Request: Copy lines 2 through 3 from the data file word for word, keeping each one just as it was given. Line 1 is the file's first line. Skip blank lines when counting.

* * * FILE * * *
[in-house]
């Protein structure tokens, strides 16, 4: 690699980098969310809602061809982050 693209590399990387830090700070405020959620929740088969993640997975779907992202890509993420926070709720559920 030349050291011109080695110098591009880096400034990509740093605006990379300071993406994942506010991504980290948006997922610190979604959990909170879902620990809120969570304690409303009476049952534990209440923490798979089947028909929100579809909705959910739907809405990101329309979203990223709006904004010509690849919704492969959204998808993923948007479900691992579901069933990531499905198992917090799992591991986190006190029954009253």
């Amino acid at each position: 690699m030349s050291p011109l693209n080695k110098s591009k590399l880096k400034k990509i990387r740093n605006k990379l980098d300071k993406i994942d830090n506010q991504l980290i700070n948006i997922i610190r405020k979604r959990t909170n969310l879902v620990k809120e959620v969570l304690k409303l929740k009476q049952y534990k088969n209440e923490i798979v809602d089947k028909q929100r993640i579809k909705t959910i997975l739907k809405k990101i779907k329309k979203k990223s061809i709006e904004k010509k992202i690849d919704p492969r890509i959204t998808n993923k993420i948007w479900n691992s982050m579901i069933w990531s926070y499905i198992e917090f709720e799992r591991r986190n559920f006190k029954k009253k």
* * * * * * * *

């Protein structure tokens, strides 16, 4: 690699980098969310809602061809982050 693209590399990387830090700070405020959620929740088969993640997975779907992202890509993420926070709720559920 030349050291011109080695110098591009880096400034990509740093605006990379300071993406994942506010991504980290948006997922610190979604959990909170879902620990809120969570304690409303009476049952534990209440923490798979089947028909929100579809909705959910739907809405990101329309979203990223709006904004010509690849919704492969959204998808993923948007479900691992579901069933990531499905198992917090799992591991986190006190029954009253």
């Amino acid at each position: 690699m030349s050291p011109l693209n080695k110098s591009k590399l880096k400034k990509i990387r740093n605006k990379l980098d300071k993406i994942d830090n506010q991504l980290i700070n948006i997922i610190r405020k979604r959990t909170n969310l879902v620990k809120e959620v969570l304690k409303l929740k009476q049952y534990k088969n209440e923490i798979v809602d089947k028909q929100r993640i579809k909705t959910i997975l739907k809405k990101i779907k329309k979203k990223s061809i709006e904004k010509k992202i690849d919704p492969r890509i959204t998808n993923k993420i948007w479900n691992s982050m579901i069933w990531s926070y499905i198992e917090f709720e799992r591991r986190n559920f006190k029954k009253k």